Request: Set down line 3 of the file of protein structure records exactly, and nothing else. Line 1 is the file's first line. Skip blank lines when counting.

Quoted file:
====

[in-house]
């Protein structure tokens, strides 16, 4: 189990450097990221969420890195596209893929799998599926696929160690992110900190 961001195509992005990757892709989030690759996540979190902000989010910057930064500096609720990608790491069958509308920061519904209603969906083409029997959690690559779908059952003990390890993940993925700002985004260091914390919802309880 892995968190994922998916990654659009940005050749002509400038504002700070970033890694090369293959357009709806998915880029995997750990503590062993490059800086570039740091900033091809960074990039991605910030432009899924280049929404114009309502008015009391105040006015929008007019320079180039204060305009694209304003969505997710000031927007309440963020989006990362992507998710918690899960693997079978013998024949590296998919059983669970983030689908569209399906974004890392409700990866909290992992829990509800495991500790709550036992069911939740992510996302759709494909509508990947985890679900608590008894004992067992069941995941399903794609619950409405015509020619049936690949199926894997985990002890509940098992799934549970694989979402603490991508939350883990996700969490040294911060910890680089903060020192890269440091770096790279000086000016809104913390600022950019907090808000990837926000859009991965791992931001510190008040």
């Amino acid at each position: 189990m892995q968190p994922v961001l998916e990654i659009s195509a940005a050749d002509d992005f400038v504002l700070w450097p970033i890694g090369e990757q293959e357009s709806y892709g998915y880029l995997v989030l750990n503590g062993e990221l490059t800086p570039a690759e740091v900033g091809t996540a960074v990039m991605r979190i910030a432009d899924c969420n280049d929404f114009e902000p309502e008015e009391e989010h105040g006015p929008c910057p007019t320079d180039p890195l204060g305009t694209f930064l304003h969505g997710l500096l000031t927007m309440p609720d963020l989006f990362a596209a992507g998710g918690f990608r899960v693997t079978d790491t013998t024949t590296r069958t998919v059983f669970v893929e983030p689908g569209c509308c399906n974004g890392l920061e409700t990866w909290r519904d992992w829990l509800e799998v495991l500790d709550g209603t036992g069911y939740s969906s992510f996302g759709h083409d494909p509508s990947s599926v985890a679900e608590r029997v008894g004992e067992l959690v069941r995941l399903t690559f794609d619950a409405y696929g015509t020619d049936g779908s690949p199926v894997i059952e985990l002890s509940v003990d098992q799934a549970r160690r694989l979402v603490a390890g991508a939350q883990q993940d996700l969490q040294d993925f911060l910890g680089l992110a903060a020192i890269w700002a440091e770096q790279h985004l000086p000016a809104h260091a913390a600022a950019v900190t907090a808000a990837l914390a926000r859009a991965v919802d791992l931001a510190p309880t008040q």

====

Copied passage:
């Amino acid at each position: 189990m892995q968190p994922v961001l998916e990654i659009s195509a940005a050749d002509d992005f400038v504002l700070w450097p970033i890694g090369e990757q293959e357009s709806y892709g998915y880029l995997v989030l750990n503590g062993e990221l490059t800086p570039a690759e740091v900033g091809t996540a960074v990039m991605r979190i910030a432009d899924c969420n280049d929404f114009e902000p309502e008015e009391e989010h105040g006015p929008c910057p007019t320079d180039p890195l204060g305009t694209f930064l304003h969505g997710l500096l000031t927007m309440p609720d963020l989006f990362a596209a992507g998710g918690f990608r899960v693997t079978d790491t013998t024949t590296r069958t998919v059983f669970v893929e983030p689908g569209c509308c399906n974004g890392l920061e409700t990866w909290r519904d992992w829990l509800e799998v495991l500790d709550g209603t036992g069911y939740s969906s992510f996302g759709h083409d494909p509508s990947s599926v985890a679900e608590r029997v008894g004992e067992l959690v069941r995941l399903t690559f794609d619950a409405y696929g015509t020619d049936g779908s690949p199926v894997i059952e985990l002890s509940v003990d098992q799934a549970r160690r694989l979402v603490a390890g991508a939350q883990q993940d996700l969490q040294d993925f911060l910890g680089l992110a903060a020192i890269w700002a440091e770096q790279h985004l000086p000016a809104h260091a913390a600022a950019v900190t907090a808000a990837l914390a926000r859009a991965v919802d791992l931001a510190p309880t008040q």